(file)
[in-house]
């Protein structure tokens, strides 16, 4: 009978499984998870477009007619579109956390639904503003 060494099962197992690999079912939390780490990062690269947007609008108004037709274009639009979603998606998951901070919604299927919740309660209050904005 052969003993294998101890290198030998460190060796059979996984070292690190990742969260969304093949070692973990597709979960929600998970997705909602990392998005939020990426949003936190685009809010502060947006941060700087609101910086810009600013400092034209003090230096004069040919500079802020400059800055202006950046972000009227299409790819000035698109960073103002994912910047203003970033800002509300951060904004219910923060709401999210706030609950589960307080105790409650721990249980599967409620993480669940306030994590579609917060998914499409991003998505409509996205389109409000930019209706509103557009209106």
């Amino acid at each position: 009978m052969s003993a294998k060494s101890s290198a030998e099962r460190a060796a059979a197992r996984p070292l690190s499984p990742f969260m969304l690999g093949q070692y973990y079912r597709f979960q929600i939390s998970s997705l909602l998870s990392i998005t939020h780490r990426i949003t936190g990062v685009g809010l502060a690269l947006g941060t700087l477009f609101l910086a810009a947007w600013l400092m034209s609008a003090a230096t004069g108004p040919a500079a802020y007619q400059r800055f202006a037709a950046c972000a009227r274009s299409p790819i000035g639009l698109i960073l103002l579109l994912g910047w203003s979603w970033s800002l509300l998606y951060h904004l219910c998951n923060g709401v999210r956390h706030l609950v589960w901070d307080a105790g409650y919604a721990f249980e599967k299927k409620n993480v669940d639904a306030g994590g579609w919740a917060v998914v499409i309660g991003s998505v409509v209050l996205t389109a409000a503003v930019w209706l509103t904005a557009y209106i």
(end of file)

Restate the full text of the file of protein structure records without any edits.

[in-house]
């Protein structure tokens, strides 16, 4: 009978499984998870477009007619579109956390639904503003 060494099962197992690999079912939390780490990062690269947007609008108004037709274009639009979603998606998951901070919604299927919740309660209050904005 052969003993294998101890290198030998460190060796059979996984070292690190990742969260969304093949070692973990597709979960929600998970997705909602990392998005939020990426949003936190685009809010502060947006941060700087609101910086810009600013400092034209003090230096004069040919500079802020400059800055202006950046972000009227299409790819000035698109960073103002994912910047203003970033800002509300951060904004219910923060709401999210706030609950589960307080105790409650721990249980599967409620993480669940306030994590579609917060998914499409991003998505409509996205389109409000930019209706509103557009209106």
């Amino acid at each position: 009978m052969s003993a294998k060494s101890s290198a030998e099962r460190a060796a059979a197992r996984p070292l690190s499984p990742f969260m969304l690999g093949q070692y973990y079912r597709f979960q929600i939390s998970s997705l909602l998870s990392i998005t939020h780490r990426i949003t936190g990062v685009g809010l502060a690269l947006g941060t700087l477009f609101l910086a810009a947007w600013l400092m034209s609008a003090a230096t004069g108004p040919a500079a802020y007619q400059r800055f202006a037709a950046c972000a009227r274009s299409p790819i000035g639009l698109i960073l103002l579109l994912g910047w203003s979603w970033s800002l509300l998606y951060h904004l219910c998951n923060g709401v999210r956390h706030l609950v589960w901070d307080a105790g409650y919604a721990f249980e599967k299927k409620n993480v669940d639904a306030g994590g579609w919740a917060v998914v499409i309660g991003s998505v409509v209050l996205t389109a409000a503003v930019w209706l509103t904005a557009y209106i």